Tuesday, September 1, 2015

Return to. . . Palmdale and the Antelope Valley

We returned to the Antelope Valley after 32 hours of waiting for flights, and taking 'em.  Delta Air Lines can certainly get you where you wanna go, but the flexibility required for the late flight scenario, combined with the extra lost sleep upfront, made for two very tired puppies when we finally crashed on our long awaited pillows.  If we had to do it over again, we would have gotten a room in ATL before continuing on with our Stateside travels.

Waking up at the very motel we had last used here locally, we could see that the resident guest yahoos were as boorish as ever.  They even tried to bully me as a group in a staredown of sorts in the (free) breakfast room there.  I am not afraid to call wrong behavior what it truly is, and stood my ground to these thugs.  Ugh.  What a way to start the day. 

I immediately traveled to the local Social Security office in Lancaster our first full day back in the area, as I received earlier a Request for Information letter that needed to be sent ASAP.  Social Security can send one of these letters at any time, and at least I didn't have to pay extra for courier service back to the States this go round.  I was early in the outside line, too, which helped me get in and out of the office and deal with the desert heat better than if I had waited later in the day.  I was glad I had stopped off and got a diet iced soda to drink - I drank the whole thing standing outside in the head of the line while waiting around 90 minutes.

My Spanish was up to snuff, too.  A few parties at the head of the line were speaking it, and I joined in as appropriate to provide information on office hours, etc.  One veteran I was speaking with seemed to take offense that his English speaking buddy was suddenly bilingual en Espan~ol, but he reconciled himself later to the fact I wasn't the bad guy in line here. 

After attending my high school reunion, we returned again to the Antelope Valley and were warmly welcomed by our fellow Grace Chapel fellow believers in Christ David and Jodie Fuller.  They now live in a 2 bedroom apartment in a very nice complex in Lancaster, not far from Grace Chapel and weekly shopping and such.  We are grateful for their opening up their home to us as a place to live while we are here visiting.  I know Carolyn Anne appreciates visiting with the diminutive pooch Molly, who is adorable and so well behaved.  Cupid is doing well back in Cuenca, advises our friend Chio via email.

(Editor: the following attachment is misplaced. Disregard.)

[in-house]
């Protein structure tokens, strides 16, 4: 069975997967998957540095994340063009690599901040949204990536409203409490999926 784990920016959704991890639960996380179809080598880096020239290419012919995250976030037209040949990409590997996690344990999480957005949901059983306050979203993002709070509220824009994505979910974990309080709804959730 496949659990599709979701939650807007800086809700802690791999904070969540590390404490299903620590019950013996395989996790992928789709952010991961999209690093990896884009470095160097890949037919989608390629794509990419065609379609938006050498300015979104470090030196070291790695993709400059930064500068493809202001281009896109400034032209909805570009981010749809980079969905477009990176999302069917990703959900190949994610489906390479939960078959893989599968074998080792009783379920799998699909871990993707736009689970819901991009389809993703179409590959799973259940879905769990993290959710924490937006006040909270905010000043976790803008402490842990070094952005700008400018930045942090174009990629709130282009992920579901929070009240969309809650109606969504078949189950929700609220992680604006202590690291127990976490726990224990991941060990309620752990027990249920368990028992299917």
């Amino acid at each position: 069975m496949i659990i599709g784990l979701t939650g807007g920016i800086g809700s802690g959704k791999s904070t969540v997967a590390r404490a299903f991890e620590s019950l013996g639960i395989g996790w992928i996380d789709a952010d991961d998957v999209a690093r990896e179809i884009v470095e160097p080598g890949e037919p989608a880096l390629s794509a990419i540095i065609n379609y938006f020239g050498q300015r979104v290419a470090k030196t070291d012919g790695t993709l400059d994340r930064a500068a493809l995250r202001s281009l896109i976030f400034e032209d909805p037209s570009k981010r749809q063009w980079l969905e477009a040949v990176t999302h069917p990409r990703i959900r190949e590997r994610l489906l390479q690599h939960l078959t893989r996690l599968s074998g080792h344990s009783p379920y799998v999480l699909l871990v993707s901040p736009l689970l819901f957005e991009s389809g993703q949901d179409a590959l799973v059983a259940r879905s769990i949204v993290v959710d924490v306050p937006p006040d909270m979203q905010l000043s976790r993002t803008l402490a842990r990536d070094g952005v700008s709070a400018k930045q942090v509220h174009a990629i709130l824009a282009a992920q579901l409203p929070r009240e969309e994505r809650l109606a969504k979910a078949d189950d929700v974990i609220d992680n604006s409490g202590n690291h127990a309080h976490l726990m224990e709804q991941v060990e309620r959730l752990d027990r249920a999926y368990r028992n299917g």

Everyone I see who remembers me remarks on how much weight I have lost.  Forty pounds, for the record since arriving in Cuenca.  They see that "The Cuenca Diet" of higher altitude, less food intake, healthier and organic food, and more walking daily has a cumulative good effect. 

That brings me to a comment or two on food.  At first I was looking forward to eating my first (fill in the blank) since returning Stateside, but the more experiences I have with restaurant and fast food, the less I am enthralled with the cuisine in general.  We've been to Arby's (good but darn expensive @$9 a combo meal), Panda Express (wife), and Subway (higher Stateside pricing than before) and have generally enjoyed these offerings.  I went to (Der) Weinerschnitzel for a chili dog and I was disappointed in the now obvious to my Cuencan taste bud sensitivities sugar content of their otherwise one of a kind chili con carne (light on the carne, sad to say).  It simply tastes too sweet to me now.  I went to Costco's Food Court for my old standby of a hot dog with soda and found Costco, at least, doesn't go the cheap sugar thrill way.  An honest, original bun length dog spiced nicely and topped just the way you like it (they need to get their second condiment stand to fully function, however. . . only one working spigot for ketchup).

You can now swipe your ATM/Debit card at Costco at the Food Court!  No more having to have a supply of cash for a bite to eat.  Good decision on their part.  Sam's Club has been like that for years. 

We have been so used to the "free air conditioning" of the Andes Sierra mountain climate found in places like Quito and Cuenca that we probably developed congestive head colds on our first full days back here in the Antelope Valley post high school reunion.  In my wife's case, it developed into pneumonia - not good.  We have seen our respective doctors, and have gotten the necessary antibiotics (and in Carolyn Anne's case, shot) to get us back to health.  The temperature extremes of going outside in the heat in the day after being inside in the air conditioning probably added to us getting sick. 

A good thing: Carolyn Anne was still in the LA County Health System records.  We're still US Citizens, and though we no longer live in the USA, we need to take advantage and access the medical care system here when necessary on a visit.  My Medicare works just fine as before.  Soon enough, Carolyn Anne will also have her Medicare card and not have to go through the County system anymore.  We could go to the same Urgent Care locally and even see the same doctor!  That would be good progress for the future.  We sure didn't plan on being sick for days while here.  Still have more visiting and shopping to do before we return home for Cuenca.  More on getting home in the next post.